When I received an email with the subject “American Airlines Apologizes For Your Flight Delay,” I got a little excited. “Yes! They’ll probably offer me a free flight or some frequent flyer miles or something! Then my hours of meaningless waiting at the Seattle-Tacoma terminal won’t be for nought!” Alas, it was not to be. Here’s the email:
Dear Tyler Butler,
On two separate occasions during the past week, we experienced technical difficulties with our computer systems, causing some flights to be delayed. We understand that you traveled during both periods and likely were doubly inconvenienced.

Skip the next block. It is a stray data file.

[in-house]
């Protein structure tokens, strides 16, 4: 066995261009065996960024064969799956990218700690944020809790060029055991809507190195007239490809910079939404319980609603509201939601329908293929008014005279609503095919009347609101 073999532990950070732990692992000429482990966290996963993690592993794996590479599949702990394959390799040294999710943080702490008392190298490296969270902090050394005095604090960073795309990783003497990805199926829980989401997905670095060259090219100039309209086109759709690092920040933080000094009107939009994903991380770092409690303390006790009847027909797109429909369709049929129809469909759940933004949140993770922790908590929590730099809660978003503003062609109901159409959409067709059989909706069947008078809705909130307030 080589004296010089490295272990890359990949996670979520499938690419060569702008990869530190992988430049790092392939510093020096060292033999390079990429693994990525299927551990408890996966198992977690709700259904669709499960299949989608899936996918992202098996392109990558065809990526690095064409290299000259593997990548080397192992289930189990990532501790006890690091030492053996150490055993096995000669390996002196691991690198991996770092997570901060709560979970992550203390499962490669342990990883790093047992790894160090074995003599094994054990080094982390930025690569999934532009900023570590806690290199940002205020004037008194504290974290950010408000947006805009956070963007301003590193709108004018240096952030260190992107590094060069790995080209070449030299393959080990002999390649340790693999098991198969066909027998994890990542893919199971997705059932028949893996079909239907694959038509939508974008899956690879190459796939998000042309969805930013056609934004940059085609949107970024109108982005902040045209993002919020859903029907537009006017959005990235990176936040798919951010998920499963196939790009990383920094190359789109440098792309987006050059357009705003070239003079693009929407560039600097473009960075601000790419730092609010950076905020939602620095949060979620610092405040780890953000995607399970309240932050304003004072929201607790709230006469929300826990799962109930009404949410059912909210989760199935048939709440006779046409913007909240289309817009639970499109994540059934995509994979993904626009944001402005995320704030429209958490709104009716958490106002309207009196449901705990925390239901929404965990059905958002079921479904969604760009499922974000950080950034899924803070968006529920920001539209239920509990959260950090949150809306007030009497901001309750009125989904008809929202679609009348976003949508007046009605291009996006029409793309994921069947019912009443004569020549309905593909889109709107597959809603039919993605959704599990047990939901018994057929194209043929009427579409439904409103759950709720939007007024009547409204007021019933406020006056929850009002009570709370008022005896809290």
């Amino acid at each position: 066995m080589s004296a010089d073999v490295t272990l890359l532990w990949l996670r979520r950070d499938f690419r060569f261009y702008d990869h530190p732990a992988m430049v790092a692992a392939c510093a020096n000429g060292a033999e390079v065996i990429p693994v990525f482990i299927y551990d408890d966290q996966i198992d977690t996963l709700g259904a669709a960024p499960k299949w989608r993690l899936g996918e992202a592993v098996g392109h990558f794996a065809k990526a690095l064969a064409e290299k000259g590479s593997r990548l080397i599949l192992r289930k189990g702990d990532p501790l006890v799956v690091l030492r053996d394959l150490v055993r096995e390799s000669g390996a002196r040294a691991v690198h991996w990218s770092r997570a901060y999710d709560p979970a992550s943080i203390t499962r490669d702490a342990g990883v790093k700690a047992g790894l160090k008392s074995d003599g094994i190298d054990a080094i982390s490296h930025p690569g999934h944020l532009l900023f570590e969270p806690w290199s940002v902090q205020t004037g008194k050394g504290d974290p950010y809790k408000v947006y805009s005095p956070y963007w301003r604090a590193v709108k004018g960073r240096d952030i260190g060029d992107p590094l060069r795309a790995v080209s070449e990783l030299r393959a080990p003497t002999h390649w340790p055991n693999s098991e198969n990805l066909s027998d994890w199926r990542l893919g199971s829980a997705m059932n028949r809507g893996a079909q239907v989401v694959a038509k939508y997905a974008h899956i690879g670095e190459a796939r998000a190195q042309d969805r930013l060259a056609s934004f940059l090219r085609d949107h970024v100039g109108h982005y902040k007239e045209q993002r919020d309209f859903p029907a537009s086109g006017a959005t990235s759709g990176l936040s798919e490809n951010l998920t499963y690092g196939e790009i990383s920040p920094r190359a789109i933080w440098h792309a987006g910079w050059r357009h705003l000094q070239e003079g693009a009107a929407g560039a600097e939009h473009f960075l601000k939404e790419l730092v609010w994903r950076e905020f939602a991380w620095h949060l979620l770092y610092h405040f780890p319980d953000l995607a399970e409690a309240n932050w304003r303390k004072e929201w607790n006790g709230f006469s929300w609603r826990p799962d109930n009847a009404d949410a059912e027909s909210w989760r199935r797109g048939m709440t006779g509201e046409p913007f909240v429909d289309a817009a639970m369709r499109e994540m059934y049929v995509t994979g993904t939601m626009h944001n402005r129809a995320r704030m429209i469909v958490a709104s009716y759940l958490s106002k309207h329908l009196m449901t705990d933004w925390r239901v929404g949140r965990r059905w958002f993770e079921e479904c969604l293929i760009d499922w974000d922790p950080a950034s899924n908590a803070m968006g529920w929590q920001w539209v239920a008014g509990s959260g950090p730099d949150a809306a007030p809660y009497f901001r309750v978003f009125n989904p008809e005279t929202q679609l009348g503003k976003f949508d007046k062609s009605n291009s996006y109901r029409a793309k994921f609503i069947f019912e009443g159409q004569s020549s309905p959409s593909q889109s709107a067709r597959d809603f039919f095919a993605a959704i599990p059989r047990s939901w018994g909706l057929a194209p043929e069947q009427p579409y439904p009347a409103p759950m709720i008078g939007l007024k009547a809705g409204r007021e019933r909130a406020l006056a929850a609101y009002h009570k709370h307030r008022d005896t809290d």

Please accept our sincere apologies for any inconvenience you may have experienced, and rest assured that we are working diligently to take corrective actions. We greatly value your business, appreciate your understanding and look forward to delivering the service you deserve in the near future.
Executive Vice President Marketing
I suppose I was dumb to assume that there would be some sort of incentive for me to continue my association with their airline included in the email, but there wasn’t. As I thought about it more, I realized that flight delays are just something you have to deal with when you fly, and the fact that I was expecting to get something out of my suffering was a by-product of a suffocating atmosphere of “customer-is-always-right” consumerism. So, though I initially wanted to call them and give them a chance to offer me something, I decided to keep my mouth shut.
Maybe I did get something after all?